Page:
Fourthly, Experience does greatly confirm, that persons seeming to have convictions and comforts following one another in such a method and order, as is frequently observable in true converts, is no certain sign of grace.2525   Mr. Stoddard, who had much experience of things of this nature, long ago observed, that converted and unconverted men cannot be certainly distinguished by the account they give of their experience; the same relation of experiences being common to both. And that many persons have given a fair account of a work of conversion, that have carried well in the eye of the world for several years, but have not proved well at last.—Appeal to the Learned, p. 75, 76. I appeal to all those ministers in this land, who have had much occasion of dealing with souls in the late extraordinary season, whether there have not been many who do not prove well, that have given a fair account of their experiences, and have seemed to be converted according to rule, i.e., with convictions and affections, succeeding distinctly and exactly, in that order and method, which has been ordinarily insisted on, as the order of the operations of the Spirit of God in conversion.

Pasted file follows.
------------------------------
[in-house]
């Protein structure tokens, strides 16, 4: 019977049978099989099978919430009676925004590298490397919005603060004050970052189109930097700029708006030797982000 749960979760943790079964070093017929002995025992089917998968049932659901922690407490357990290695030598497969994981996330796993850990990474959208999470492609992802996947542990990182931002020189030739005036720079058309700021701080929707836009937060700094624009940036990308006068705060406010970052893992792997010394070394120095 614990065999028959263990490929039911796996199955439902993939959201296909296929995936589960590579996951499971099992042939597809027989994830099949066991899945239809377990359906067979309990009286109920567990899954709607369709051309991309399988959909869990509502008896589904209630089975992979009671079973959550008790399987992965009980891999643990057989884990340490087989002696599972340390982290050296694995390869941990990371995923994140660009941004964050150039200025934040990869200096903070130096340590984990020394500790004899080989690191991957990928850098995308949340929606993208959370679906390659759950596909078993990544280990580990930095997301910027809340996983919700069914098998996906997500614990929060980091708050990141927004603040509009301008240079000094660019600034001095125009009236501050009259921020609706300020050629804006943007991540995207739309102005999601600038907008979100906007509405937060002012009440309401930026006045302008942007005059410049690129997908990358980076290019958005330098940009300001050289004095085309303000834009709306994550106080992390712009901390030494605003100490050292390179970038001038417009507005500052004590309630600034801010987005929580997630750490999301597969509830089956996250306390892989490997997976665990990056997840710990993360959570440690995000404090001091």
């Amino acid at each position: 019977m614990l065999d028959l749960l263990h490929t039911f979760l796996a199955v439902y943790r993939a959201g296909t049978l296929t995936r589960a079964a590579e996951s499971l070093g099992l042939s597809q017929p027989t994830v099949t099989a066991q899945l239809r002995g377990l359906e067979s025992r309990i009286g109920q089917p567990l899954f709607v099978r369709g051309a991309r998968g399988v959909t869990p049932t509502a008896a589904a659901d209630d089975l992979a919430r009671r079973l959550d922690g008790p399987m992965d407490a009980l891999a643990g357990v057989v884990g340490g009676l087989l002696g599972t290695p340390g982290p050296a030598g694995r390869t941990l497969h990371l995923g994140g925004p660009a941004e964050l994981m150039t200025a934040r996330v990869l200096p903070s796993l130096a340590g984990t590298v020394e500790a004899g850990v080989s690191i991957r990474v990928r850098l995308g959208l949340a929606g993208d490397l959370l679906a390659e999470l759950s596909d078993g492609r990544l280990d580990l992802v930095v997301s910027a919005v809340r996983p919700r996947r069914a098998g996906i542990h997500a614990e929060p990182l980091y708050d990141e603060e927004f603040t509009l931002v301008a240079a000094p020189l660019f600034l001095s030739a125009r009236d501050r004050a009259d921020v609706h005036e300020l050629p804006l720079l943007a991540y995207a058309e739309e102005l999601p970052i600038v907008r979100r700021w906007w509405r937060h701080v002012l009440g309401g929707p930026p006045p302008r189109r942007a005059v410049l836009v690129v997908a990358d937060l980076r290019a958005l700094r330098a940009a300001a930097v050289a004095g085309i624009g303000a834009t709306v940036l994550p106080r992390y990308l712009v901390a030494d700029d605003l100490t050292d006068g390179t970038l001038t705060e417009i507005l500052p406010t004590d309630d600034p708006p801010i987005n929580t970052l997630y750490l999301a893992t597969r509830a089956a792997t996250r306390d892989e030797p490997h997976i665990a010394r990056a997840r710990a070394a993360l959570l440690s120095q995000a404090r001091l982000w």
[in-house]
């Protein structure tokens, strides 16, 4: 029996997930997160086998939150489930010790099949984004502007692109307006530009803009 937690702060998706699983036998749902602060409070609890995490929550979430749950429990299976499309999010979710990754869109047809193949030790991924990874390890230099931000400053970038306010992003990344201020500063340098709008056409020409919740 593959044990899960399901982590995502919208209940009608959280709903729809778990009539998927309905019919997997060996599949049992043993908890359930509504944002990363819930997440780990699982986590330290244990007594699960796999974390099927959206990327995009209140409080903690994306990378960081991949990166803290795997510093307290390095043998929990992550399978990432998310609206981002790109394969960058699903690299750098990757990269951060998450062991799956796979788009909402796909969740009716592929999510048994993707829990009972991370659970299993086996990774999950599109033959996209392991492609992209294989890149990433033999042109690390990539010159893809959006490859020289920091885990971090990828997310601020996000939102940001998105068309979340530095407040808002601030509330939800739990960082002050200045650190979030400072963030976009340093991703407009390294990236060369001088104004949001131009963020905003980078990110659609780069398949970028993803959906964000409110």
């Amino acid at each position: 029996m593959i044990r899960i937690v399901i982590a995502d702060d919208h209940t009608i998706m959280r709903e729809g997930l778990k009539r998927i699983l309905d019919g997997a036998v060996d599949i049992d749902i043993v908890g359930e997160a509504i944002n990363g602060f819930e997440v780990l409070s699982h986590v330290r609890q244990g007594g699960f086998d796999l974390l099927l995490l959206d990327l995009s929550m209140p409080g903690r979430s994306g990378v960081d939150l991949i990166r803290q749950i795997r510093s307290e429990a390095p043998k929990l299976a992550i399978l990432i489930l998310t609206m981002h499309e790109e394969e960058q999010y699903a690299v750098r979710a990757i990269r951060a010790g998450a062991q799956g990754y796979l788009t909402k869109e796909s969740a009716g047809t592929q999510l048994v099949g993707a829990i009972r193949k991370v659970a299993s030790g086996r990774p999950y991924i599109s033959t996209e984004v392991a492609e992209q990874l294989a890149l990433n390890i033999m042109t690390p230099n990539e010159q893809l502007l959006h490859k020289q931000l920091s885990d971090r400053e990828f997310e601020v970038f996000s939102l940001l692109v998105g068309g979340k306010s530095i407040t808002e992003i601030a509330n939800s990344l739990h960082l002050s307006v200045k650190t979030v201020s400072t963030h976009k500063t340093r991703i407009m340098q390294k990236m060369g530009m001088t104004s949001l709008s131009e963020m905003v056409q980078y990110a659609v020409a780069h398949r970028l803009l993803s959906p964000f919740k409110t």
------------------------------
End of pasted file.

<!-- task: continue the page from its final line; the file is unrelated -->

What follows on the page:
And as a seeming to have this distinctness as to steps and method, is no certain sign that a person is converted; so a being without it, is no evidence that a person is not converted. For though it might be made evident to a demonstration, on Scripture principles, that a sinner cannot be brought heartily to receive Christ as his Savior, who is not convinced of his sin and misery, and of his own emptiness and helplessness, and his just desert of eternal condemnation; and that therefore such convictions must be some way implied in what is wrought in his soul; yet nothing proves it to be necessary, that all those things which are implied or presupposed in an act of faith in Christ, must be plainly and distinctly wrought in the soul, in so many successive and separate works of the Spirit, that shall be each one plain and manifest, in all who are truly converted. On the contrary (as Mr. Shepard observes), sometimes the change made in a saint, at first work, is like a confused chaos; so that the saints know not what to make of it. The manner of the Spirit's proceeding in them that are born of the Spirit, is very often exceeding mysterious and unsearchable; we, as it were, hear the sound of it, the effect of it is discernible; but no man can tell whence it came, or whither it went. And it is oftentimes as difficult to know the way of the Spirit in the new birth, as in the first birth; Eccl. 11:5, "Thou knowest not what is the way of the Spirit, or how the bones do grow in the womb of her that is with child; even so thou knowest not the works of God, that worketh all." The ingenerating of a principle of grace in the soul, seems in Scripture to be compared to the conceiving of Christ in the womb, Gal. 4:19. And therefore the Church is called Christ's mother, Cant. 3:11. And so is every particular believer, Matt. 12:49, 50. And the conception of Christ in the womb of the blessed virgin, by the power of the Holy Ghost, seems to be a designed resemblance of the conception of Christ in the soul of a believer, by the power of the same Holy Ghost. And we know not what is the way of the Spirit, nor how the bones do grow, either in the womb, or heart that conceives this holy child. The new creature may use that language in Psal. 139:14, 15, "I am fearfully and wonderfully made; marvellous are thy works, and that my soul knoweth right well. My substance was not hid from thee, when I was made in secret." Concerning the generation of Christ, both in his person, and also in the hearts of his people, it may be said, as in Isa. 53:8, "Who can declare his generation?" We know not the works of God, that worketh all. "It is the glory of God to conceal a thing" (Prov. 25:2), and to have "his path as it were in the mighty waters, that his footsteps may not be known;" and especially in the works of his Spirit on the hearts of men, which are the highest and chief of his works. And therefore it is said, Isa. 40:13, "Who hath directed the Spirit of the Lord, or being his counselor hath taught him?" It is to be feared that some have gone too far towards directing the Spirit of the Lord, and marking out his footsteps for him, and limiting him to certain steps and methods. Experience plainly shows, that God's Spirit is unsearchable and untraceable, in some of the best of Christians, in the method of his operations, in their conversion. Nor does the Spirit of God proceed discernibly in the steps of a particular established scheme, one half so often as is imagined. A scheme of what is necessary, and according to a rule already received and established by common opinion, has a vast (though to many a very insensible) influence in forming persons' notions of the steps and method of their own experiences. I know very well what their way is; for I have had much opportunity to observe it. Very often, at first, their experiences appear like a confused chaos, as Mr. Shepard expresses it: but then those passages of their experience are picked out, that have most of the appearance of such particular steps that are insisted on; and these are dwelt upon in the thoughts, and these are told of from time to time, in the relation they give: these parts grow brighter and brighter in their view; and others, being neglected, grow more and more obscure: and what they have experienced is insensibly strained to bring all to an exact conformity to the scheme that is established. And it becomes natural for ministers, who have to deal with them, and direct them that insist upon distinctness and clearness of method, to do so too. But yet there has been so much to be seen of the operations of the Spirit of God, of late, that they who have had much to do with souls, and are not blinded with a seven-fold vail of prejudice, must know that the Spirit is so exceeding various in the manner of his operating, that in many cases it is impossible to trace him, or find out his way.